An­thony Ata­manuik will im­per­son­ate Trump’s “soul” on “The Pres­i­dent Show.”

Metro USA (New York) - - Front Page - KATE MOONEY @yat­in­brook­lyn [email protected]

An­thony Ata­manuik brings his im­pres­sion to late night.

Many Amer­i­cans would sleep a lot eas­ier if Don­ald Trump were host of a late night show in­stead of leader of the free world. The former reality star could do con­sid­er­ably less dam­age if he had stuck to en­ter­tain­ment and stayed out of pol­i­tics. But what if Trump the pres­i­dent had his own late night show?

That’s the premise of “The Pres­i­dent Show,”a new weekly late night show on Com­edy Cen­tral that puts our com­man­der-in-chief — as played by Trump im­per­son­ator An­thony Ata­manuik — be­hind the desk.

The 42-year-old co­me­dian, a vet­eran im­pro­viser at New York Up­right Ci­ti­zen’s Bri­gade (UCB) who’s also known for his work on “Broad City” and “30 Rock,” de­buted his take on the Don­ald in a one-man show at UCB called the Trump Dump, back in June 2015, shortly af­ter Trump had an­nounced his can­di­dacy. In 2016, Ata­manuik fol­lowed it with “Trump vs. Bernie,” a sketch series of mock de­bates along­side Bernie im­per­son­ator and co­me­dian James Ado­mian, which the two took on a 40-city tour and re­leased as a com­edy special “Trump vs. Bernie: Live from Brook­lyn,” ranked no. 1 on iTunes. That gar­nered attention from fans like Judd Apa­tow and Howard Stern, ce­ment­ing Ata­manuik’s rep­u­ta­tion as the guy whose Trump im­pres­sion ri­valed Alec Bald­win’s.

In Jan­uary, Ata­manuik pitched the show to Com­edy Cen­tral; by Fe­bru­ary, it was green­lit. Adam Pally (“The Mindy Project”) ex­ec­u­tive pro­duces; writ­ers in­clude Emmy Blot­nik (“@Mid­night with Chris Hard­wick”) Neil Casey (“Inside Amy Schumer”) and John Gem­ber­ling (Bev­ers on “Broad City”!).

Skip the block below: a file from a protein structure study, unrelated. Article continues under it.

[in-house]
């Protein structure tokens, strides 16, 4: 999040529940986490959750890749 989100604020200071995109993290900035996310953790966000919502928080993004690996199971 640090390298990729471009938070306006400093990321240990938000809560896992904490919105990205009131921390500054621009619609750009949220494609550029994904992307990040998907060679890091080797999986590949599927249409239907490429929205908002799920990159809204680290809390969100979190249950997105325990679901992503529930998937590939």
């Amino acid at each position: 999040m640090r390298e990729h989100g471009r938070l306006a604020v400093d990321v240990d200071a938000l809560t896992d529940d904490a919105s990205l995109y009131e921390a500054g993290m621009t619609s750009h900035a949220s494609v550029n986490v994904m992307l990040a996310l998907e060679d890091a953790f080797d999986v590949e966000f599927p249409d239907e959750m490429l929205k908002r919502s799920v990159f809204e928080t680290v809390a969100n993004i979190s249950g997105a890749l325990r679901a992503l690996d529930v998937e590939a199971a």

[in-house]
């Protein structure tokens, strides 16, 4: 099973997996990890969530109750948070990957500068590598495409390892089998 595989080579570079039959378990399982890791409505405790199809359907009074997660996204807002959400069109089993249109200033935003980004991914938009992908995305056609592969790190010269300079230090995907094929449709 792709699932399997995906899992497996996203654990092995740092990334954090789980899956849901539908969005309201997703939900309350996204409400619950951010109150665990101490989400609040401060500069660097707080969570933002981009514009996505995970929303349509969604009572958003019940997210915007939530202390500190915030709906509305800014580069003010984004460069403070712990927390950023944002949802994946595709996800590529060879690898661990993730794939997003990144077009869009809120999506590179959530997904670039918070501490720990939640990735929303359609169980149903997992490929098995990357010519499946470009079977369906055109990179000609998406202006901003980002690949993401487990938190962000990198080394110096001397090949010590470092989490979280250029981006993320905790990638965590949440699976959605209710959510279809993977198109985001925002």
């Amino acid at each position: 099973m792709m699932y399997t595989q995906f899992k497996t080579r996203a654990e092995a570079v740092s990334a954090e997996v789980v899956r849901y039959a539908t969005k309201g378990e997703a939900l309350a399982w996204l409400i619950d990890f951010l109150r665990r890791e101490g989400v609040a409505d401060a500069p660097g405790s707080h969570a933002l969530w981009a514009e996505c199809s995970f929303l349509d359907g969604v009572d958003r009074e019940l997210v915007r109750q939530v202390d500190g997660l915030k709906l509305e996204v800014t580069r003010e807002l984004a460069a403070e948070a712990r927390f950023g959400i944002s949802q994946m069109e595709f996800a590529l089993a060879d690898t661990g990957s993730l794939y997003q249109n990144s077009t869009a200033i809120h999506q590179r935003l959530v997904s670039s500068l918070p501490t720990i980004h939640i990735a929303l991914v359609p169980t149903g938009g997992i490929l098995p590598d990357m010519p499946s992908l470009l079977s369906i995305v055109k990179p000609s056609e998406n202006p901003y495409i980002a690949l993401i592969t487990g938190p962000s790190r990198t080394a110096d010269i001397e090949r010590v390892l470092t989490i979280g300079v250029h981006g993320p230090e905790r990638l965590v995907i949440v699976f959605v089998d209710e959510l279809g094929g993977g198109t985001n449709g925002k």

Ahead of tonight’s pre­miere, we vis­ited the “Pres­i­dent Show” set in Mid­town, where Ata­manuik (in char­ac­ter as Trump) held a (mock) press con­fer­ence, fol­lowed by a (real) Q&A with Ata­manuik (as him­self). Here’s what we heard from both men about what to ex­pect from the show.

How his Trump take is dif­fer­ent

“I like to say that I do an im­pres­sion of his psyche, an im­pres­sion of his soul. [That’s] the thing that’s miss­ing in how people por­tray Trump,” said Ata­manuik. “It’s easy to do the, ‘I’m Don­ald Trump, this is how I do my body,’ that’s just con­di­tion­ing and train­ing, but in watch­ing him, I found all these psy­cho­log­i­cal re­frains that were re­ally fas­ci­nat­ing.”

He calls out Trump as a “weird, lech­er­ous guy”

“I don’t think any one thing can take a pres­i­dent out of of­fice. My show is not go­ing to get him im­peached — that’s a left fan­tasy any­way, be­cause the process would take so long,” he ex­plained. “I think we can con­trib­ute to re-ex­am­in­ing his iden­tity and forc­ing ca­ble news me­dia to stop do­ing this pre­tend game where just be­cause he’s the pres­i­dent, we pre­tend he’s not a weird, lech­er­ous guy.”

His re­sponse to claims that he’s nor­mal­iz­ing Trump

“If any­thing, I’ve tried to show how ab­nor­mal he is. Was Char­lie Chap­lin nor­mal­iz­ing Adolf Hitler when he played him in ‘The Great Dic­ta­tor’? Com­edy and satire are the lifeblood of the most tragic pe­ri­ods in hu­man his­tory. I have survivors in my fam­ily, and they laughed their way through the camps be­cause that’s how you sur­vive.”

“Trump” on his dream guests

“All the stars of ‘Bring it On.’ All the girls, so won­der­ful. I’d wan­der into the dress­ing room be­fore the show, like I used to with so many pageants with un­der­age teenagers. Did you know I re­ally did that? Isn’t that won­der­ful?”

How he’d choose be­tween be­ing pres­i­dent or host­ing late night

“I would def­i­nitely choose for me to be on the show and for me not to be pres­i­dent.”


An­thony Ata­manuik plays Trump as the late night host of “The Pres­i­dent Show,” pre­mier­ing Thurs­day at 11:30 p.m. on Com­edy Cen­tral.

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